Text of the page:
January 12, 2017
I have given you Shechem – one portion more than your brothers, which I took from the hand of the Emorites with my sword and my bow. (48:22)
The Meshech Chochmah quotes the Targum Onkelos who translates “my sword” as tzalusi lit. my prayer and “my bow” as ba’usi lit. my supplication.
In a brilliant analysis, known to and used by most rabbis, the Meshech Chochmah then goes on to explain that these expressions of prayer are not synonyms. They reflect two entirely different modes of conversation with HaShem.
Tzalusa refers to our fixed prayer, which is structured, and obeys a given form. In all such fixed prayer, i.e. the shemonah esreh that we daven three times daily, we must precede our list of requests with praise of Hashem, and follow it with thanks. If we tamper with the fixed content or even the formulas that express it, halachah tells us that we have not fulfilled our obligation.
Ba’usa, on the other hand, is free-style. It pops up even where you might not expect it. The gemara (Avoda Zara 8a) allows for it, for example, even within the structure of our fixed prayer. If we wish to innovate, we may add our own thoughts and prayers within each berachah of shemonah esreh, so long as our innovation is related to the specified topic of that berachah. What we say and how we say it, however, remains our choice. There are no givens. We can formulate our autonomous prayer any way we wish.
The two modes could not be more different. Our fixed prayer is part of our designated avodah, our service of Hashem. While kavanah enhances the performance of any mitzvah, it can still be minimally fulfilled simply with the intent to perform Hashem’s commandment. Our fixed prayer is not so different. Minimal intention suffices to at least fulfill the requirement of prayer, namely, kavanah in the first berachah, and a very limited degree of kavanah thereafter.
Personal, optional prayer is subject to stricter demands. To be effective, it requires full focus and attention, and knowledge of the meaning of the words. (This might be the intention of the gemara. that a person’s prayer is heard only if he places his heart in his hands. In other words, he needs to fully direct his heart to Hashem.)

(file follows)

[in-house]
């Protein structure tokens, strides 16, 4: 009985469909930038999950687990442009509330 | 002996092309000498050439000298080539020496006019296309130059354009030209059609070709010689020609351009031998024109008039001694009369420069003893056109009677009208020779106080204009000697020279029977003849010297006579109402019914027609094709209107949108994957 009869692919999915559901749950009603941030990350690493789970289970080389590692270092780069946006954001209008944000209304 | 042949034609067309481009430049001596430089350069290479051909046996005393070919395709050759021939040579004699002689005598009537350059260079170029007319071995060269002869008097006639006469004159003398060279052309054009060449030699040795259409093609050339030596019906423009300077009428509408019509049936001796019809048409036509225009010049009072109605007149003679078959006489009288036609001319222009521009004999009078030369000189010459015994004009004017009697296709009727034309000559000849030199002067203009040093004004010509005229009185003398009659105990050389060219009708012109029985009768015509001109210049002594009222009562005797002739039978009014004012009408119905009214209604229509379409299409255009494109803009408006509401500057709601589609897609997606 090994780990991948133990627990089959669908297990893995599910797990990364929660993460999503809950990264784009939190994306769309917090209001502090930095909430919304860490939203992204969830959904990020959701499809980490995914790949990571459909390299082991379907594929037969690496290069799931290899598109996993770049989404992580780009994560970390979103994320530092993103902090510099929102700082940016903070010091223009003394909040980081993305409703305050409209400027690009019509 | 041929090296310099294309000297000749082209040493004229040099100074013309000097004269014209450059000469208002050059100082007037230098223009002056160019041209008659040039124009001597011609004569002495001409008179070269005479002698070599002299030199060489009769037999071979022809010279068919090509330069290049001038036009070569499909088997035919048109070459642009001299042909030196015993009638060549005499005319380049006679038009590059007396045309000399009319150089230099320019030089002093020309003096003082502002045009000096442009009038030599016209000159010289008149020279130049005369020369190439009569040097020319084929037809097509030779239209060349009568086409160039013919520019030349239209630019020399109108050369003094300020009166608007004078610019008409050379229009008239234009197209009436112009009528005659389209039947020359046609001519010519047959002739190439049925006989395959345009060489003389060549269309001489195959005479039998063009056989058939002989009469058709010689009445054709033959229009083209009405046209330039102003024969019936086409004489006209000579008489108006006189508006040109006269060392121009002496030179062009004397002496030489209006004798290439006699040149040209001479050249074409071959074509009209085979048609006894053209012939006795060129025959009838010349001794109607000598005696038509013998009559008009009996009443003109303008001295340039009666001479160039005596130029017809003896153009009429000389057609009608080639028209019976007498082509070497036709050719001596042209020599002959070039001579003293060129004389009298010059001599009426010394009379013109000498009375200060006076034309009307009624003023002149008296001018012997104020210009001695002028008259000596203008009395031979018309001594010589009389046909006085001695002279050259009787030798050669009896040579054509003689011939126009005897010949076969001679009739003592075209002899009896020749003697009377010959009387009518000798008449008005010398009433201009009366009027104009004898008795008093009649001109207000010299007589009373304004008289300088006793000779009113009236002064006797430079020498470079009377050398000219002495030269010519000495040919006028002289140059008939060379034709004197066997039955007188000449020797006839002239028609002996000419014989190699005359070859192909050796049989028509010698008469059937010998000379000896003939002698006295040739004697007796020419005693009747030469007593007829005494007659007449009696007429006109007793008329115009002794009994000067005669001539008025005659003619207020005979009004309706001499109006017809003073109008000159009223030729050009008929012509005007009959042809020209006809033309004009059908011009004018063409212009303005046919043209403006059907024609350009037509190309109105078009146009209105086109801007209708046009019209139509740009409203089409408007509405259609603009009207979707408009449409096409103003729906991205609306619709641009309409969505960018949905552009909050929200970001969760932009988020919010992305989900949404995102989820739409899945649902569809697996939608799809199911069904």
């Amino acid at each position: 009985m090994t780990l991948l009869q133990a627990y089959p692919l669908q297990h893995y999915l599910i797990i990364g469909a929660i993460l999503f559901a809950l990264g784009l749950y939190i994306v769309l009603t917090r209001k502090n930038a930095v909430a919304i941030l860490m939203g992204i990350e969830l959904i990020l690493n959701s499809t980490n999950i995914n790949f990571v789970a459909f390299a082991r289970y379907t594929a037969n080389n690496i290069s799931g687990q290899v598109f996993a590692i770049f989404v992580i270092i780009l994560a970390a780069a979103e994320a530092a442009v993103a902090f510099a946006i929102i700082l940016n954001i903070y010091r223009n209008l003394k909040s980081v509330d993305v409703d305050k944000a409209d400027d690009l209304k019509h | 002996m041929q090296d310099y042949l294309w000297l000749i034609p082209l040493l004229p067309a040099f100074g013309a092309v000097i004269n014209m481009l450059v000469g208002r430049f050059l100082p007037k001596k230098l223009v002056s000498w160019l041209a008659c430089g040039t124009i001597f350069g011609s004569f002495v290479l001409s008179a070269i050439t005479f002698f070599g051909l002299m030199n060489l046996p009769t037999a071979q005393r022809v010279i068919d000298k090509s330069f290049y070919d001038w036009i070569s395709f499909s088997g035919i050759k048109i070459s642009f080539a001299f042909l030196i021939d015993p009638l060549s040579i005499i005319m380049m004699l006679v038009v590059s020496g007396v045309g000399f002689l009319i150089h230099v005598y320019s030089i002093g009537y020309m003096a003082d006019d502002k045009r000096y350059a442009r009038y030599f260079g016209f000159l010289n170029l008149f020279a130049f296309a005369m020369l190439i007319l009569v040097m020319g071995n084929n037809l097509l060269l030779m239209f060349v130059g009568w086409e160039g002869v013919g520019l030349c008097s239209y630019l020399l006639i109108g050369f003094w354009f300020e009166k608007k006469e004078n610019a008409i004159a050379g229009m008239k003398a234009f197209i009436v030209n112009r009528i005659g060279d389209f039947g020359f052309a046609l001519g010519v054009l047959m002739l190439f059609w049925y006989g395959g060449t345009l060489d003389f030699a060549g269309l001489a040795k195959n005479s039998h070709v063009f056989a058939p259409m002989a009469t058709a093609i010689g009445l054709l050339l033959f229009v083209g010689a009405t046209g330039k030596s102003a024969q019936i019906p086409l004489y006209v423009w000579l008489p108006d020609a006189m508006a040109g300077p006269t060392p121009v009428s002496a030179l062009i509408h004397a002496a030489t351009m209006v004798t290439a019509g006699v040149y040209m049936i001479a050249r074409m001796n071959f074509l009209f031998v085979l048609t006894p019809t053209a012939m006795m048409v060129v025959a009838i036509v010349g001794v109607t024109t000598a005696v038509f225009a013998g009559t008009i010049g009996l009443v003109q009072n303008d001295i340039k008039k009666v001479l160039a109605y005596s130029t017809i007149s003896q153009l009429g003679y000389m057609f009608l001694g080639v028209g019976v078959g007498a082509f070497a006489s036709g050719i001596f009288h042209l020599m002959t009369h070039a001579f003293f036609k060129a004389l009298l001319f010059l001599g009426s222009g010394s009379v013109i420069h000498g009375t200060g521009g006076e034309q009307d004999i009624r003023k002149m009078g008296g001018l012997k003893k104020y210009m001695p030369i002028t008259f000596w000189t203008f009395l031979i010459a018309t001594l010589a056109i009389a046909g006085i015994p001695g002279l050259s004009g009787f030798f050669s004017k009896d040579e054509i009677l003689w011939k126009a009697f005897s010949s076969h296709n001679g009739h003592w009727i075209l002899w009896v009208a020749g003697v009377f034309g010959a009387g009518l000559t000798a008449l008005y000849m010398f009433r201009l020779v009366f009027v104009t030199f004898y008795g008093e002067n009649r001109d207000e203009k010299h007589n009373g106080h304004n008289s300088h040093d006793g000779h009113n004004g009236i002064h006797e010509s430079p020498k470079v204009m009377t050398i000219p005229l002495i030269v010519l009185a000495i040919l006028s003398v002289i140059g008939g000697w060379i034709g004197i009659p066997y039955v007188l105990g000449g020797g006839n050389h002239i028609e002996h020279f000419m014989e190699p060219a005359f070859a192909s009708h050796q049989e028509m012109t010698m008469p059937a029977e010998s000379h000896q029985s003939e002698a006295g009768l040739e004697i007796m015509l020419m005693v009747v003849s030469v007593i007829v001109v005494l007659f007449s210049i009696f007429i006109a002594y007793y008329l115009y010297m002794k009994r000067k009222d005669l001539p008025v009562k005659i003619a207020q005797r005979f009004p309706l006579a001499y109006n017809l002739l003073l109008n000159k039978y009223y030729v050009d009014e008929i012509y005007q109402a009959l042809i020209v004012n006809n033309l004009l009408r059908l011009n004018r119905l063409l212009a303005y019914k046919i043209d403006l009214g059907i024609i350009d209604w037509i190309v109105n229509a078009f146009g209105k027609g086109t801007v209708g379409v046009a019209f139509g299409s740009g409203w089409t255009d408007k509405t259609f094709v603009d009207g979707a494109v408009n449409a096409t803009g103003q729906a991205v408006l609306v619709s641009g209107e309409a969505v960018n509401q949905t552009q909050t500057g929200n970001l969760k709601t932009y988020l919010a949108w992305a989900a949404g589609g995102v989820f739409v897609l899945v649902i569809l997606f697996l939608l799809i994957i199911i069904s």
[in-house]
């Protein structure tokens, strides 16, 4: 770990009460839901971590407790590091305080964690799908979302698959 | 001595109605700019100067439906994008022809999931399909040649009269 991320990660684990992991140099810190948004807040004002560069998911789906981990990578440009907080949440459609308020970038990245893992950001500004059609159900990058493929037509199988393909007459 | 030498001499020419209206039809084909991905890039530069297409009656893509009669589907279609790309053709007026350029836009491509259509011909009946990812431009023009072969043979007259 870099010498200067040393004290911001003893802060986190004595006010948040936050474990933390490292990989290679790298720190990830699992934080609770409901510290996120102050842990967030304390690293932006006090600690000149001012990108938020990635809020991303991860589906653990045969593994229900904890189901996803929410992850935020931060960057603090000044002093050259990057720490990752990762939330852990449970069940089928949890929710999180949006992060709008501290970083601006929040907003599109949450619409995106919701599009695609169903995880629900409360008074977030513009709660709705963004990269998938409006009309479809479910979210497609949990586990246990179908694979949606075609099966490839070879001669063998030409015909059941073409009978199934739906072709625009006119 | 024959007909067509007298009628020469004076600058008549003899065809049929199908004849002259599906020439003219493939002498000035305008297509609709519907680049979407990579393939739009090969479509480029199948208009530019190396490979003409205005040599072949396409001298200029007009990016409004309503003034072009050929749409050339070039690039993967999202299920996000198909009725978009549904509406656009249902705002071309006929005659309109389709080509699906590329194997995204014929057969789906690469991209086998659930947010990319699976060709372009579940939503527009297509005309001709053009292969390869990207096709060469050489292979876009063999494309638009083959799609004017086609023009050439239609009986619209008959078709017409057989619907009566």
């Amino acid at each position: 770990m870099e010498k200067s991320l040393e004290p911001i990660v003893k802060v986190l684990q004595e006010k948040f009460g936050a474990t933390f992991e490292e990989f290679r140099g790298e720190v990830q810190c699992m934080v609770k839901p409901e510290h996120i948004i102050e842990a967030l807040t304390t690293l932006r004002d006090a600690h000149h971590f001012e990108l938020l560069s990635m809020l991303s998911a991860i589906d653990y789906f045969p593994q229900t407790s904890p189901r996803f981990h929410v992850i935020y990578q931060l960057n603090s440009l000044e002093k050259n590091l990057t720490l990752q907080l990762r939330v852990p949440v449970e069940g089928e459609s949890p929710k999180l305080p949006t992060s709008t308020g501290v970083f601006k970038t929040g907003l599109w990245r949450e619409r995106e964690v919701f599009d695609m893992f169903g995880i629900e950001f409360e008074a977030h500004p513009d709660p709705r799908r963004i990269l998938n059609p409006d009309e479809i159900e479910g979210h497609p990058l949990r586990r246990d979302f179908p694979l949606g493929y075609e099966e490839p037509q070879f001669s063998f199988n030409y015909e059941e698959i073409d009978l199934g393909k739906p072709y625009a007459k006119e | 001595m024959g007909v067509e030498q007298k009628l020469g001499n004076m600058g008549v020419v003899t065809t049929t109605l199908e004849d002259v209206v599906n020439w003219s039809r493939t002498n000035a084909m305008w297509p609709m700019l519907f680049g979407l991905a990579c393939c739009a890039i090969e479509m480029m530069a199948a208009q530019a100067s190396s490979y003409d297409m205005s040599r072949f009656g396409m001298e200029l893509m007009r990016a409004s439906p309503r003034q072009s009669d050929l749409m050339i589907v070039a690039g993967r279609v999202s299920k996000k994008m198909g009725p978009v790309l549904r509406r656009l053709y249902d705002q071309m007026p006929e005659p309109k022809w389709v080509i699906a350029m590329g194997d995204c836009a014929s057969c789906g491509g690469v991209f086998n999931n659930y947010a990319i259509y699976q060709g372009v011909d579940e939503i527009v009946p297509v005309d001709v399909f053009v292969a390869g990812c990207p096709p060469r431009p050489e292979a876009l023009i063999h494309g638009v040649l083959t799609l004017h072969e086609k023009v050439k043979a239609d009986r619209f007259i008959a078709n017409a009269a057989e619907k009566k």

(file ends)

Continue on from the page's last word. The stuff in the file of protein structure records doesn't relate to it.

Our fixed prayer revolves around the community, the tzibbur. It is best said together with others; the language is that of the group, not the individual. The gemara points to a seeming contradiction between prayer that is said to be unacceptable without full sincerity and that which is accepted despite shortcomings. The solution, claims the gemara, is that the latter applies to group prayer, to the tzibbur. The point is that the group davening is our fixed, established prayer, which is not as demanding of kavanah as the prayer of the individual.
We now understand why Yaakov spoke of his davening specifically as “sword” and “bow.” He wished to accentuate the differences between the modes of prayer. The blade of a sword is inherently dangerous. It requires very little effort to cause great damage. Simply grazing it can be injurious, even fatal.
Arrows are quite different. They are as potent as the force applied to the bow-string, no more and no less. One’s aim is crucial. A small deviation will cause the target to be missed. The arrows are as deadly as the effort put into them. Yaakov attributed his military victory over the city of Shechem, against great odds, and in standing up to the counterattacks of Shechem’s neighbors and allies, to the success of both modes of davening in which he engaged.